asian confinement

By Associate Professor TAN Thiam Chye Head & Senior Consultant, Dr Janice TUNG Associate Consultant, Department of Obstetrics and Gynaecology, KK Women's and Children's Hospital

Confinement is a period for your body to recuperate and recover from childbirth. The idea of confinement is very familiar to Asians. Many Asian confinement beliefs and practices originate from culture, with little or no scientific backup. The different cultures' confinement periods last for different durations: 30 days for the Chinese, 44 days for the Malays and 40 days for Indians.

However, the common basis for these beliefs is that they help provide adequate replenishment and recuperation for mothers after delivery. Your elders mean well, but do discuss your preferences with them.

Dietary Requirements

dietary requirements

These practices are usually to purge "wind" in the body after delivery, promote the circulation of blood, strengthen joints and promote milk supply.

Chinese Practices

  • Fish soup boiled with papaya (thought to be beneficial for milk production), chicken cooked in sesame oil and a traditional tonic brewed from 10 herbs

  • No raw food or food cooked the previous day

  • Avoid plain water to reduce the risk of water retention. Instead, consume specially brewed drinks from a mixture of herbs and preserved dates

  • Eat five or six meals a day and rinse the rice bowl with scalding water

Malay Practices

  • A special diet consisting of "heating" foods is encouraged while "cooling" foods have to be avoided to restore balance within the body

  • A special drink — jamu — helps the new mum keep her body warm, as it's believed that labour opens the body's pores

Indian Practices

  • Garlic milk is consumed to prevent "wind". "Cooling" foods like cucumber, tomatoes, milk and mutton should be avoided

  • Chicken and shark meat cooked with herbs are good; other seafood and chilli are not allowed

  • Plenty of garlic fried without oil is encouraged

  • No cold food and drinks


Other Common Practices

other common practices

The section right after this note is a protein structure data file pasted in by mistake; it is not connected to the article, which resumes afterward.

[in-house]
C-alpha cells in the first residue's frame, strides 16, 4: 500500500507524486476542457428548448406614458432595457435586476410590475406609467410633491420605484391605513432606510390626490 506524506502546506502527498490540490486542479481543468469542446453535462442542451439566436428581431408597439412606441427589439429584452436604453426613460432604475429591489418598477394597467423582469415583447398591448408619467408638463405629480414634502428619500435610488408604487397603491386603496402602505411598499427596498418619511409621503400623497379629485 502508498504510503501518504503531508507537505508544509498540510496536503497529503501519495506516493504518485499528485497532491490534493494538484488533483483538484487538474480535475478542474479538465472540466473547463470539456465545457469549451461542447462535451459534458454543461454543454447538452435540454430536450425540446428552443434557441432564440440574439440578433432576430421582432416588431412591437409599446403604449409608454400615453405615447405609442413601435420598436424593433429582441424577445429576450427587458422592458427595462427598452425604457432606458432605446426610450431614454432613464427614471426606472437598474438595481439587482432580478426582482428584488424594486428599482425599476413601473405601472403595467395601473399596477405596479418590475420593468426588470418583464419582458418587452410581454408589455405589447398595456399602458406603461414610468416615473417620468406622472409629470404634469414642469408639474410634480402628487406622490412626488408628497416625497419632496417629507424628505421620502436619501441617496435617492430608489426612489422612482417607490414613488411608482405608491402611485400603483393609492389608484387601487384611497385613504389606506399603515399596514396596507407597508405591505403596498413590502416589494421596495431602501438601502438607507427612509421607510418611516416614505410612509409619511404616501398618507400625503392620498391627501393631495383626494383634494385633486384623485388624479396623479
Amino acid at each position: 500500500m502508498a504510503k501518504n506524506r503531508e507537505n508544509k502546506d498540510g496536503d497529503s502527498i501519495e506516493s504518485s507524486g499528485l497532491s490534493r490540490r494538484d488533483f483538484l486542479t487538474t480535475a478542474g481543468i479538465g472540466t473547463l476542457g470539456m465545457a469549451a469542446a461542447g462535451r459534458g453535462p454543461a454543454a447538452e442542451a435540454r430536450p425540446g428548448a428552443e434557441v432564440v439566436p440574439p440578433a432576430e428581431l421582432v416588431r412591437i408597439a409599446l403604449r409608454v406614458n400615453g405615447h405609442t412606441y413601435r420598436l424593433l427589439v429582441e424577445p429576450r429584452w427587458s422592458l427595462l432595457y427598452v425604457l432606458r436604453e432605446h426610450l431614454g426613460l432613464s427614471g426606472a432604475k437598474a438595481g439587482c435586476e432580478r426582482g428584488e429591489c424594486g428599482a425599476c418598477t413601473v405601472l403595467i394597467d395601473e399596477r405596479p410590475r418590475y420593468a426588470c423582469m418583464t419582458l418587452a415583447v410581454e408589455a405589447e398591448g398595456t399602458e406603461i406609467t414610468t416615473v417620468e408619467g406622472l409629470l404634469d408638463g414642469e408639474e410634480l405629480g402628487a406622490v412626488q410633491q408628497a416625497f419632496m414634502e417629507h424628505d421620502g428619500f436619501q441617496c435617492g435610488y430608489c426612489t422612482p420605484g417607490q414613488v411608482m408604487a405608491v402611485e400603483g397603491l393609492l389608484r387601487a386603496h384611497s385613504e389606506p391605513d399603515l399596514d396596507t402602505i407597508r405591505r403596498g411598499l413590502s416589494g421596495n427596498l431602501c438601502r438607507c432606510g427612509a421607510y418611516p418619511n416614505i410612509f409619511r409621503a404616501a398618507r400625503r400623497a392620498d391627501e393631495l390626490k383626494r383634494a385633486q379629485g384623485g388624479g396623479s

These practices protect the new mum from future poor health, restore her strength and protect the family from ritual pollution.

Chinese Practices

  • New mums should stay indoors to avoid outdoor pollution and wind

  • Strenuous physical activities are discouraged to prevent further muscle fatigue

  • No washing — especially with cold water

  • Recommended to lie in bed and avoid walking and moving around

  • No sex, reading or crying

  • No eating with family members

  • No burning incense or visiting a temple or altar

Malay Practices

  • Mum and baby should bathe immediately after the delivery in heated water filled with herbs

  • A female masseuse is engaged to help the new mum get rid of "wind" in her body and to help her regain her figure. The practice of tightly binding the tummy (called berbengkong) is believed to help maintain shape

  • No sex

Indian Practices

  • No leaving home during the confinement period

  • Bathing is only allowed between 11am and 2pm when the temperature is at its highest

  • Daily body massages with oil are encouraged

  • Hair can only be washed on odd days (day three, five, seven, etc) during the first two weeks. Hair to be dried with incense smoke

  • Tummy is bound with a piece of cloth measuring six feet (1.82 metres) long

  • No sex

Note from your doctor: Confinement practices are deeply rooted in our Asian culture; some practices such as no bathing or washing may be old-fashioned, and cause wound or episiotomy infection.

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  • First Days of Our Lives with Baby
  • Eating Right for Breastfeeding
  • Baby Blues and Depression

  • Sources

    The New Art and Science of Pregnancy and Childbirth 2008, World Scientific

    Healthy Start for your Pregnancy 2012, Health Promotion Board Singapore

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